From that distance, they appeared much alike to his own folk; lighter skinned perhaps and possibly taller in bearing, and yet there was a difference that set them apart: the males, without doubt, were the dominant force amongst them.
They strutted about the camp, aggressive in their manner toward children, women and elders; barking out commands in a language unknown to him, though from their stance and tone he sensed menace and, if needed, brutality.
And, though Yat could not be considered civilised in modern terms, such bullying toward their own seemed alien to him.
Here, he witnessed a male dominated society, clearly warlike in attitude, who tolerated their offspring, females and elders as little more than slaves.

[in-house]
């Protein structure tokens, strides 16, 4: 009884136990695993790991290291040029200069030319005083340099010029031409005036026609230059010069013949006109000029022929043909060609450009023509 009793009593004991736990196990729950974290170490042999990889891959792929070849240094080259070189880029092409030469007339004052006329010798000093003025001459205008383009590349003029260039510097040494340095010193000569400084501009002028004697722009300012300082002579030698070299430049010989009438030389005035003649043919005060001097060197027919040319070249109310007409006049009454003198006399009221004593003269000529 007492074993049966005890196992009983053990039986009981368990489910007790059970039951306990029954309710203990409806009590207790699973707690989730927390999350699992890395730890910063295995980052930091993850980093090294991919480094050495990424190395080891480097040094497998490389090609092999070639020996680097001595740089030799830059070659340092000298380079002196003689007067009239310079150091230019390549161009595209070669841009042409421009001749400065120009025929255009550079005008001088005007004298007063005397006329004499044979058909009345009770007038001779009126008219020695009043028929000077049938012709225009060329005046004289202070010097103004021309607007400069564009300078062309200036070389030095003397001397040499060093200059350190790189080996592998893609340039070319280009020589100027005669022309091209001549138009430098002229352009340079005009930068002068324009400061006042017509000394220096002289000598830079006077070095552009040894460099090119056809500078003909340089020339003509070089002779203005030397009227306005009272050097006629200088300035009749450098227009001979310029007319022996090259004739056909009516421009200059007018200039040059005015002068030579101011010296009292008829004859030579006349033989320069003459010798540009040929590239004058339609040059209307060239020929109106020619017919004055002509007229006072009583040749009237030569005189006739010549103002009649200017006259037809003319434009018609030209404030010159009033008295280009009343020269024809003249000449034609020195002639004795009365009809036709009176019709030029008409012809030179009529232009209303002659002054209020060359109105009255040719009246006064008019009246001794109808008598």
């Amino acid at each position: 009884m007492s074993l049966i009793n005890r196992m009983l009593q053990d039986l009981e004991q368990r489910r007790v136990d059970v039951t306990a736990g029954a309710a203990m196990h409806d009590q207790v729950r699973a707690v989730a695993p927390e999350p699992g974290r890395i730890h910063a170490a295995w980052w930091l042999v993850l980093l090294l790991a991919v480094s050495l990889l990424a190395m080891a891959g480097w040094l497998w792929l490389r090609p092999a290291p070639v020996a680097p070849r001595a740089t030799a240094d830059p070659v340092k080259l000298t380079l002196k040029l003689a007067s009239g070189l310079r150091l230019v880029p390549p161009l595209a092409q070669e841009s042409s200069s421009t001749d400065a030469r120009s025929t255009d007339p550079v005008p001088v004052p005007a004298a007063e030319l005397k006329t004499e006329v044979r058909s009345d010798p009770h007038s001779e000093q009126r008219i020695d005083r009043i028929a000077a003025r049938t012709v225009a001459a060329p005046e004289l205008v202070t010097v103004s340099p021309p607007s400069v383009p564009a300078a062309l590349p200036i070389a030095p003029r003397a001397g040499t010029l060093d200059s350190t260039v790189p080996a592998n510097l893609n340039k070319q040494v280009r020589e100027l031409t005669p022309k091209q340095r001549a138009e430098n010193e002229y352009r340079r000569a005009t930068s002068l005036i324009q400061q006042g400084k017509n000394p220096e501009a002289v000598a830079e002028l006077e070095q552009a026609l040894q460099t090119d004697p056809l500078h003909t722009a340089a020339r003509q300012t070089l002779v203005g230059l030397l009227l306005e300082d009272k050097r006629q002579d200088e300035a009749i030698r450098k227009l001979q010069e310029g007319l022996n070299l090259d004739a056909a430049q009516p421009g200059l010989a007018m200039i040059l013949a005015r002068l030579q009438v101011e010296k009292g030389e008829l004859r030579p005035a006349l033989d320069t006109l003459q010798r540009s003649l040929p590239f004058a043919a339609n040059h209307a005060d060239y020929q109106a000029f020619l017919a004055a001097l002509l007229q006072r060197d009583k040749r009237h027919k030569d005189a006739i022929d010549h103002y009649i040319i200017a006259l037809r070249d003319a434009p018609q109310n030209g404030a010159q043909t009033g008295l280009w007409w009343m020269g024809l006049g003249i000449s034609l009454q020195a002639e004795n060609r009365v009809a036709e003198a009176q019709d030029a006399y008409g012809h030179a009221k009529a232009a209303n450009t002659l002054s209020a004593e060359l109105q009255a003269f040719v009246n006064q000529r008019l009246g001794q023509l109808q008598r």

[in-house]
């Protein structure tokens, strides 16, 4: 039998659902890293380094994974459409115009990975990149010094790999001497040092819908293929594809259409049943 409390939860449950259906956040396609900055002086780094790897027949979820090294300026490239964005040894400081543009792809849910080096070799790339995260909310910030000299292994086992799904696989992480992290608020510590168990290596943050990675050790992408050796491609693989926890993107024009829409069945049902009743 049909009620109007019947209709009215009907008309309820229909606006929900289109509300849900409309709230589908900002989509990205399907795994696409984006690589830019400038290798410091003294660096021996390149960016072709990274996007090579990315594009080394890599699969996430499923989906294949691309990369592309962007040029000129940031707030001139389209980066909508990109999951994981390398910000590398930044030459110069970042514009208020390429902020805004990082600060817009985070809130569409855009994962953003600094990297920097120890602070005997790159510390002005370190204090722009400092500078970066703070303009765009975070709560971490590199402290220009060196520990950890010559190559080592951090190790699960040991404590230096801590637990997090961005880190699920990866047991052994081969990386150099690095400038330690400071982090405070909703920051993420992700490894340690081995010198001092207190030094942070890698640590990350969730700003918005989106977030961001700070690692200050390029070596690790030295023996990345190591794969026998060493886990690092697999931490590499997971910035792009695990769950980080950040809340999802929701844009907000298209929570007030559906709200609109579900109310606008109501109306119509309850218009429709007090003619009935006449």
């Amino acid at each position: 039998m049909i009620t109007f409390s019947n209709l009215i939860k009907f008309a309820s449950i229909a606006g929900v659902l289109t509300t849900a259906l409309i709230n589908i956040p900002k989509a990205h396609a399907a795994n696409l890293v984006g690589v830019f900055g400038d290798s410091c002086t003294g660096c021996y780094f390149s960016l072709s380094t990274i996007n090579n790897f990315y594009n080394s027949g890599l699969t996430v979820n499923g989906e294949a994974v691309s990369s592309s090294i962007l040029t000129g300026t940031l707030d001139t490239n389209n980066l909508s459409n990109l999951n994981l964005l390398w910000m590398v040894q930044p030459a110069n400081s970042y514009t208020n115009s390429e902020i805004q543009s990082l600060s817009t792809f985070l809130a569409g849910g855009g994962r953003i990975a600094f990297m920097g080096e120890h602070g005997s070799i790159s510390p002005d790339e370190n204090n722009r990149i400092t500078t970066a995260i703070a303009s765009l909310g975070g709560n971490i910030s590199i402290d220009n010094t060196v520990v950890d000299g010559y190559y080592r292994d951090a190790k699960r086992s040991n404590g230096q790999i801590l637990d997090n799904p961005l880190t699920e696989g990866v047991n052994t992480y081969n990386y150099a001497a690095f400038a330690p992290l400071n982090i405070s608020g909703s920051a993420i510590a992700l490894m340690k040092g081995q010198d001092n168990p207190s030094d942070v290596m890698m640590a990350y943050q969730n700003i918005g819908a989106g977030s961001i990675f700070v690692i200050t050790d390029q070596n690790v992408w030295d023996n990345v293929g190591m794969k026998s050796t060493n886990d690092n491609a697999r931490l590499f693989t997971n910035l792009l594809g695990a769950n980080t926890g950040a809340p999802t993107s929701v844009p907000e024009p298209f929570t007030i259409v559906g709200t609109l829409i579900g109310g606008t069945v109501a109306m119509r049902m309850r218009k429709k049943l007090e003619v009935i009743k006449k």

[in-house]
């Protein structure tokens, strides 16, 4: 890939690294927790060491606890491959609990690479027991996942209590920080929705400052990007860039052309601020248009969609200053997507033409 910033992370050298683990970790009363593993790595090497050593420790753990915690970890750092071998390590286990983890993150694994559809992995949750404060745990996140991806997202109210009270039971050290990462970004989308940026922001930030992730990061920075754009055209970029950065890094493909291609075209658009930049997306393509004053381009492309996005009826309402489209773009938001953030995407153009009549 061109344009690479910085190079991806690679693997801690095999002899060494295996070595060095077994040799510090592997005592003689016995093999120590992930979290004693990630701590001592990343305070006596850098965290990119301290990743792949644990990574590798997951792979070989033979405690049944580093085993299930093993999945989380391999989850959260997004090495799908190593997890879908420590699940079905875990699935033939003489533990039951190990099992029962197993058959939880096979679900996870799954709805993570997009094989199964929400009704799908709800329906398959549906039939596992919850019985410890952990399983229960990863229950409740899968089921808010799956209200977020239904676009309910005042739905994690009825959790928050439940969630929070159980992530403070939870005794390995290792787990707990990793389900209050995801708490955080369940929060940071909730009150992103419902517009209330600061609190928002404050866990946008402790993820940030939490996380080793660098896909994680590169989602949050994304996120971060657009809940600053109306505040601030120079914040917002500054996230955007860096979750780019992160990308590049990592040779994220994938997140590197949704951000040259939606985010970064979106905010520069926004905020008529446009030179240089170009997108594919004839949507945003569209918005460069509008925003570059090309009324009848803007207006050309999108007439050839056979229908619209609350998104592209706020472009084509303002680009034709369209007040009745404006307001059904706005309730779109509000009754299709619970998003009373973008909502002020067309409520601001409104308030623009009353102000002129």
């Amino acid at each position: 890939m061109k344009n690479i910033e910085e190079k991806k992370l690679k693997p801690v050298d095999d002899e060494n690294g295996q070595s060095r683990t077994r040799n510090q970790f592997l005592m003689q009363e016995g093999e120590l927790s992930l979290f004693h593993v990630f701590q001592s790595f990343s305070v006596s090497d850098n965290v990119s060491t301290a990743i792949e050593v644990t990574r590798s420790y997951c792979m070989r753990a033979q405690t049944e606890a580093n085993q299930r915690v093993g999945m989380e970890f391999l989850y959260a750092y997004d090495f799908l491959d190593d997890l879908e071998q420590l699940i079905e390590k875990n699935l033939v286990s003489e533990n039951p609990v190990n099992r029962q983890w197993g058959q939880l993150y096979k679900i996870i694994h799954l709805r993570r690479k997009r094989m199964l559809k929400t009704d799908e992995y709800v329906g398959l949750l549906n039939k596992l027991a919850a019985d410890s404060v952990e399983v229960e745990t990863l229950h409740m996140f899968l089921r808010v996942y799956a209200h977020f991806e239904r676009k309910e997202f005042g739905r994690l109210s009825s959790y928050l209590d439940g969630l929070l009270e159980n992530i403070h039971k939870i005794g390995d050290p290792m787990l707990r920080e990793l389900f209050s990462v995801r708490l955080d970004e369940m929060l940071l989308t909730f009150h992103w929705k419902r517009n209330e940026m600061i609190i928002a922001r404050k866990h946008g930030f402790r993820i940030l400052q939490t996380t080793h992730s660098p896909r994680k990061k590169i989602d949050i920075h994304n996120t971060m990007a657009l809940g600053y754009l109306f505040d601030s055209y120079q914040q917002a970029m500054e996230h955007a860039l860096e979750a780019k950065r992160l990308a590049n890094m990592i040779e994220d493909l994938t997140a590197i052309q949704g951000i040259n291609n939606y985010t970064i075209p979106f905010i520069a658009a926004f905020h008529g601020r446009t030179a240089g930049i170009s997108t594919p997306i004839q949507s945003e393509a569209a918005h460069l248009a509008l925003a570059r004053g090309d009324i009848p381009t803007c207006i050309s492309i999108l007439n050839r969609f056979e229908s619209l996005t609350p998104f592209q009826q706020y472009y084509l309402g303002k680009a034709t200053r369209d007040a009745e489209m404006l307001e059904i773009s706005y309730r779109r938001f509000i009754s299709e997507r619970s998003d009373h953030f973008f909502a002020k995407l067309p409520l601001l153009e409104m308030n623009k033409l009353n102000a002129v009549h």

Making his stealthy return through a riot of undergrowth toward the safety of his people's camp, Yat's curious mind turned over the images and impressions of that morning; the men of the enemy, he saw, went away into the forest in small hunting parties.
They greased their bodies in fat from the cooking fires and coated them with soil and leaves before departure so that they blended with the jungle colours.
Upon their feet were layers of bound bark, and these he guessed left no marking to tell of their passing, a thing of less import to the hunting of most animals, other than men.
Also of note were the objects they carried with them; strange bent sticks hooked into their girdles, and long broad sections of split timber large enough for a man to crouch behind.
As well, they hefted bundles of light spears instead of a single-blade shaft designed for stabbing at close quarters.
And there were the animals; four-legged, whimpering, snapping creatures that hovered about the outskirts of their camp, and trailed away; slinking and sliding into the shadows of the forest at the heels of the outgoing men.